Book Club: Race and the Shaping of Twentieth-Century Atlanta

Nikonie Brown Philanthropic Resources 0 Comments

By Nikonie Brown, marketing administrative assistant 

As someone who visited Atlanta frequently growing up and finally moved here nearly four years ago, I knew it was important to learn more about the city. Last year, our president, Alicia Philipp, gave new Foundation employees a list of books to learn more about Atlanta. One that stood out to me was “Race and the Shaping of Twentieth-Century Atlanta” by Ronald H. Bayor.

Bayor makes it known that he does not think everything that has occurred in Atlanta is due to racial issues, but he does believe race plays a part in decision-making along with other elements such as class and gender. Some of these decisions included public policy issues such as employment, hospital care, housing, park use and schools. And while Atlanta is known as the “City Too Busy to Hate,” it’s important to acknowledge racial and class disparities.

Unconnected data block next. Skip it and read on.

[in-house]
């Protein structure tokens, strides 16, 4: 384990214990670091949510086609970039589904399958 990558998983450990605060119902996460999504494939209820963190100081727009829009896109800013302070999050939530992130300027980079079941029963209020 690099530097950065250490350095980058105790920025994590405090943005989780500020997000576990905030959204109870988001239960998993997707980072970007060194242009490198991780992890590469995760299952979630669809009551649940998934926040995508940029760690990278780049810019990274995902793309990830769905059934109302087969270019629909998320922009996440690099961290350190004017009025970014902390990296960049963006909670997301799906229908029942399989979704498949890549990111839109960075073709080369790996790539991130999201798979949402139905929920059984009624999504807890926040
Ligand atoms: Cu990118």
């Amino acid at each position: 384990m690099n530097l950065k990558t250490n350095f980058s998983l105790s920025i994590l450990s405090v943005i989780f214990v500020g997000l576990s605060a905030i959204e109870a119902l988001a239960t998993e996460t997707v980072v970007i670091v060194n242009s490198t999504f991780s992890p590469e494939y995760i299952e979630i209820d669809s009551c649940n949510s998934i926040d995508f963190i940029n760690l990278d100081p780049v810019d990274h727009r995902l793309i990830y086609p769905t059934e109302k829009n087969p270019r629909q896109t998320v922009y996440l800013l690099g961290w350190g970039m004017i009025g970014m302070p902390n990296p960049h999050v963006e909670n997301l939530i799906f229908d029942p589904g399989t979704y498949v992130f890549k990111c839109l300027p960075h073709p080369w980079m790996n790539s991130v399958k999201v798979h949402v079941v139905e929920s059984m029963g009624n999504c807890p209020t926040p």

One standout was the chapter called “City Building and Racial Patterns.” Bayor discusses zoning and segregation. It’s interesting to see what parts of Atlanta were zoned for different people in the early 20th century.

Bayor’s book did a great job of showing how race and class shaped our city. It also reminds me of the great work people are doing to improve the lives of others in the region, such as the work our donors have done in Thomasville Heights. I have high hopes we can close equity gaps.